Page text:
To Dream and Yearn: The Ephemeral Works of Cecilie Bendixen
TLmag speaks with Danish architect-artist-designer Cecilie Bendixen about her textile-based practice, her atmospheric approach to space and movement, and gathering inspiration from natural phenomena.
“The thing I like the most is to dream and yearn, and my work is carried by dreams and yearning.”
Cecilie Bendixen’s Cloud Formations hangs within the dove grey walls of the National Gallery of Victoria. Lit from within, the translucent textile clouds are suspended by hundreds of tiny threads. Each was created over the course of several months, by a team of sixteen sewers. Surrounded by landscape paintings by Turner, Stanfield, and Constable, and echoing the mushroom cloud form in Jim Shaw’s ‘Capitol Viscera Appliances Mural’, the clouds create a gentle sense of inversion; attention is drawn to the space itself, and interior becomes exterior. This interplay between textile and space is the foundation of the Danish artist’s practice, which spans architecture, weaving, and design.
Like a conscious breath, inhaled and exhaled, Bendixen encourages us to afford the world around us careful attention. Trained as an architect, much of the artist’s practice is drawn from her doctoral thesis, which explored the use of sound-absorbing textiles in interior architecture. The level of crafted detail, with the accompanying investment of time and the tacit consideration of sight and sound within Bendixen’s practice is exceptional. For Bendixen, “the material is the meeting point; the moment of contact between me and space. I see textile as an important material in order to get intimate with space. One of the realisations I had in my PhD studies was that sound absorption is a very spatial phenomenon. Aurally it is experienced as an opening, as the sound disappears into the material. I found it very interesting how these aural and visual impressions can be combined.” For Cloud Formations, the textile clouds themselves echo a kind of landscape painting, but one with an aural effect; “a trompe l’oeil and a trompe l’oreille”. With a light touch, Bendixen loads spaces with movement – both implied and actual – through textile, creating atmosphere even in the absence of sound.
Bendixen’s practice spans a variety of scales, from the delicately threaded Moon Disc ‘Rays From East’, to sculptural installations such as Tentative Spaces. “Usually, I work on quite a small scale, so when things scale up, I need to develop new techniques to construct the three-dimensional textile structures. I also often need to ask somebody to help me. Usually I work alone and in this process the connection between thinking and doing is direct and often not very conscious. But when I work with other people, things have to be formulated, which often – for me, I think – makes things less direct and less felt. I have to consider them very consciously. On the other hand, I very much enjoy the synergy of developing a piece together, and in some big works with many people I love to let the character of each person be present.”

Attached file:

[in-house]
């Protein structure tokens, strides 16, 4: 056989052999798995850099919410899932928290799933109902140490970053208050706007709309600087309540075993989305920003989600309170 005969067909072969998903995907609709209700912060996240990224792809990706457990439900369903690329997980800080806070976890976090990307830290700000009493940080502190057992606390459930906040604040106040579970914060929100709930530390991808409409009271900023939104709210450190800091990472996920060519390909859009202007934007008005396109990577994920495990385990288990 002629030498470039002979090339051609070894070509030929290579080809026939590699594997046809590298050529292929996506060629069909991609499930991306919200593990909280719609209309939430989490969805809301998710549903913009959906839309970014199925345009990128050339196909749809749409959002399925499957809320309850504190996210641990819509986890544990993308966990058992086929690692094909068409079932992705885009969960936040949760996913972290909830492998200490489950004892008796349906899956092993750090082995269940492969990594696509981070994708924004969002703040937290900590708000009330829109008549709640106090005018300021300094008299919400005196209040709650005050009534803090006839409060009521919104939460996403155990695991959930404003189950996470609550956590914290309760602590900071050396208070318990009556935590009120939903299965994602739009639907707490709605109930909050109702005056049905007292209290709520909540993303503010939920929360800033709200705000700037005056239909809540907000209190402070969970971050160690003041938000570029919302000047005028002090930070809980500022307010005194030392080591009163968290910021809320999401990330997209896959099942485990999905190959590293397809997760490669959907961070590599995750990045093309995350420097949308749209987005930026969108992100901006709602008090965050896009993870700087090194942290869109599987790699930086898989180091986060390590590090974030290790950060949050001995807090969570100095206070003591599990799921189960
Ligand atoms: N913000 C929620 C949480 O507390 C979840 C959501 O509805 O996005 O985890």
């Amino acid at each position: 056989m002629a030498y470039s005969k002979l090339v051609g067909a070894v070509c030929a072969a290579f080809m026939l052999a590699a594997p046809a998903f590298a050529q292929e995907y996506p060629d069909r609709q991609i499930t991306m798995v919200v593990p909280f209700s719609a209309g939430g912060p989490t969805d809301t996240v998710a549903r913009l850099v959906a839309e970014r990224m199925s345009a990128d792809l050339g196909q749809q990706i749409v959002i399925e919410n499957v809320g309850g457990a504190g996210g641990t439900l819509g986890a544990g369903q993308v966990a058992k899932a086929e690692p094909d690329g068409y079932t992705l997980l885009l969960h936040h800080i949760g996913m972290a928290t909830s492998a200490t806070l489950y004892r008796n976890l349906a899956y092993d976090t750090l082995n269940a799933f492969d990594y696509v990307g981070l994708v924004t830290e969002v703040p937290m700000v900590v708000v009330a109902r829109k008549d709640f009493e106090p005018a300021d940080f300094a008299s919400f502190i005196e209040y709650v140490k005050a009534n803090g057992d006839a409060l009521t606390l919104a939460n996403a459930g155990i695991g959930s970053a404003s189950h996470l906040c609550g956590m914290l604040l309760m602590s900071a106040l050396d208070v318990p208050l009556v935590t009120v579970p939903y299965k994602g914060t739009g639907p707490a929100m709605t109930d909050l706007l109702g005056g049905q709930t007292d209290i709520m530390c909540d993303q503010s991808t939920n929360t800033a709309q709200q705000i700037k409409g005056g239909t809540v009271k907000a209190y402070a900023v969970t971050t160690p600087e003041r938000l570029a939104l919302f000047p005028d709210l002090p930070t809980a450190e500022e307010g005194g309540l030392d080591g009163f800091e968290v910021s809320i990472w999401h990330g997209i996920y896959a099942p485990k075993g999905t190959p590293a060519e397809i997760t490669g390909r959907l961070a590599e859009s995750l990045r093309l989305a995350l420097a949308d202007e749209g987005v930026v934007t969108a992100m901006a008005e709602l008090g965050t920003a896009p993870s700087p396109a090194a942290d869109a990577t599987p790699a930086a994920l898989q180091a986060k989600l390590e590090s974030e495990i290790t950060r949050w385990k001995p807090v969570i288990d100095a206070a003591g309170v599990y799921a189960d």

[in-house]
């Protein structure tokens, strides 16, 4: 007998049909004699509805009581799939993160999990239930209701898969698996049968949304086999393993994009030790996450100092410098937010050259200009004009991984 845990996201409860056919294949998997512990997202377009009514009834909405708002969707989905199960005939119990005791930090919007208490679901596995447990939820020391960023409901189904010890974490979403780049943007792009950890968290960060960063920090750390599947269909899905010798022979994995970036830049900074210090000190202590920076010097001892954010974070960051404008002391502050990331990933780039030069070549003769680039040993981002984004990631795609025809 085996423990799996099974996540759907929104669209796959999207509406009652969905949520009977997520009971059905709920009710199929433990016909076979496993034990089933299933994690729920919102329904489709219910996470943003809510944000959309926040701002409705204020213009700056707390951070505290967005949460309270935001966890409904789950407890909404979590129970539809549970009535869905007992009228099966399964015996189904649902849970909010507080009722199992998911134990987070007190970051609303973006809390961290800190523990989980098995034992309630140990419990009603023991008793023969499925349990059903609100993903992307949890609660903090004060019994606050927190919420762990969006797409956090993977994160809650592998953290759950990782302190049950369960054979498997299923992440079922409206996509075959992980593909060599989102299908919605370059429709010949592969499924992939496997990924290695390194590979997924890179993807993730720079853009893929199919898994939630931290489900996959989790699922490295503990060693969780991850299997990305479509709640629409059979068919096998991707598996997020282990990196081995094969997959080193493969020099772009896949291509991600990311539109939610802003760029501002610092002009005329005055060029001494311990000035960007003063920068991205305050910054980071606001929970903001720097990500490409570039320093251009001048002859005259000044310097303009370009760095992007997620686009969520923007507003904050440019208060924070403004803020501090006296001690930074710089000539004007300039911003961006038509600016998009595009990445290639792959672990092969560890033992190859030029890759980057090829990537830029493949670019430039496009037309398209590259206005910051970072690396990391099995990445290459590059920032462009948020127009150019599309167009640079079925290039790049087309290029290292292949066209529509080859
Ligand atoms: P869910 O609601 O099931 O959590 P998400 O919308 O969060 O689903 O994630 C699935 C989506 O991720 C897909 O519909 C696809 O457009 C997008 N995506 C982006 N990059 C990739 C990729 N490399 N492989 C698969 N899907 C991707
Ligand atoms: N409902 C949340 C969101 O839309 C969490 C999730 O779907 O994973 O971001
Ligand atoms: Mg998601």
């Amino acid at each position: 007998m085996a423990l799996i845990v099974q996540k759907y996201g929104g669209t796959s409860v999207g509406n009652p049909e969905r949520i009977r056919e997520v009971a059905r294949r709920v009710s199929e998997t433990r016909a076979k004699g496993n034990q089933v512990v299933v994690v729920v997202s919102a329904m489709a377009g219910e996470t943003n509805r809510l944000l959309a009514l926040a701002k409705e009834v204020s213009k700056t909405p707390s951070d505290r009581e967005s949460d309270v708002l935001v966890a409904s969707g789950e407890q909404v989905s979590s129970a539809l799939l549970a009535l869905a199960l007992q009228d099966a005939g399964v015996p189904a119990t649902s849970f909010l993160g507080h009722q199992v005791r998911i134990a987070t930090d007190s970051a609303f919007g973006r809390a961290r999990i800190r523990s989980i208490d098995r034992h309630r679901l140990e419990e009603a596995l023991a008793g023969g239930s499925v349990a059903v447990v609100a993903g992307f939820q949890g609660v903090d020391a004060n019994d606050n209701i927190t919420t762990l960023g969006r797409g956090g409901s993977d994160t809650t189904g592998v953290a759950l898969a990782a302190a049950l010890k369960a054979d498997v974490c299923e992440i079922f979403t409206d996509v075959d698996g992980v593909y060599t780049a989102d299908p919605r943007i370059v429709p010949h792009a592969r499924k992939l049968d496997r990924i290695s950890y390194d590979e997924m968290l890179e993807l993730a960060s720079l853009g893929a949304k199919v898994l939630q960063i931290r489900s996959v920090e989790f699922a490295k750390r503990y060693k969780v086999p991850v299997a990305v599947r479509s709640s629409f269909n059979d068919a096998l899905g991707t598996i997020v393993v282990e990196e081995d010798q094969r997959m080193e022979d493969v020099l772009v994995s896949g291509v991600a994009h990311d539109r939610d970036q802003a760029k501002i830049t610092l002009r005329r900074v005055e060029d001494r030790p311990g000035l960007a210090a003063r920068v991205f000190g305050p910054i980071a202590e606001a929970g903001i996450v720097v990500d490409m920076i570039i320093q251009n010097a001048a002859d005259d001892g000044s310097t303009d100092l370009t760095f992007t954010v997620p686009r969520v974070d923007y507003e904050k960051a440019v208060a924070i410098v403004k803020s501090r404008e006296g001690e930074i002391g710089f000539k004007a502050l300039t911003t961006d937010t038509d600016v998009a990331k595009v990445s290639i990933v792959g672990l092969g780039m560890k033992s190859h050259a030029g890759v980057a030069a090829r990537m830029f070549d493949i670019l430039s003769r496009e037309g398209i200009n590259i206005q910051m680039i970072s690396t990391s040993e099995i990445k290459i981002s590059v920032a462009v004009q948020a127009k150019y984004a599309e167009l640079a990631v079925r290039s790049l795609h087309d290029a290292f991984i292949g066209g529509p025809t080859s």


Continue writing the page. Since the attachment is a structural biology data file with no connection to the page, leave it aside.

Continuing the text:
Much of Bendixen’s work draws upon natural phenomena for inspiration. Elemental and ephemeral, many pieces evoke what Bendixen refers to as “memory-feelings”. The artist works with textile to capture and translate familiar sensations, such as the feeling of fabric against skin. “When we see textile waving in the wind and light flickering over the surface according to its movement, we know the tactile feeling of this upon our skin from when we, for example, have worn a long scarf on a windy day and it blows around and we see the sky through it… We have all these sensations as vivid memories in our body.” Such sensory experiences and the subsequent recognition of tactile sensation in Bendixen’s work are used as guidelines in the artist’s explorations of shapes, forms, lines, and light. “Often, I also design the techniques so that their movement is a spatial experience in itself. For example, to make the Sun Discs I move through space as I turn the big disc, making a breeze. I go up and down, and drag the long, shining thread through space.”
“When I work with materials my focus is on the development of techniques to reveal the inherent beauty and constructive properties of them.” This interplay of highly-skilled craft techniques, structure, and construction are constantly juxtaposed with the unpredictable nature of a breeze or a sound. Bendixen’s work sits lightly within space, while still creating an intentional atmosphere. To its audience, it offers presence; an awareness of space itself, of ephemeral and emotive qualities such as light and air and sound – and their absence. The power of these works is in the noticing; the evoking of tactile sensation, the definition of space, the elemental nature, and the sense of infinite lightness that rests within each of Bendixen’s works.
Cloud Formations is on view until April 18, as part of the NGV Triennial at the National Gallery of Victoria, Australia. Cloud Formations has been acquired for the museum’s permanent collection.
Bendixen is represented by Galerie Maria Wettergren.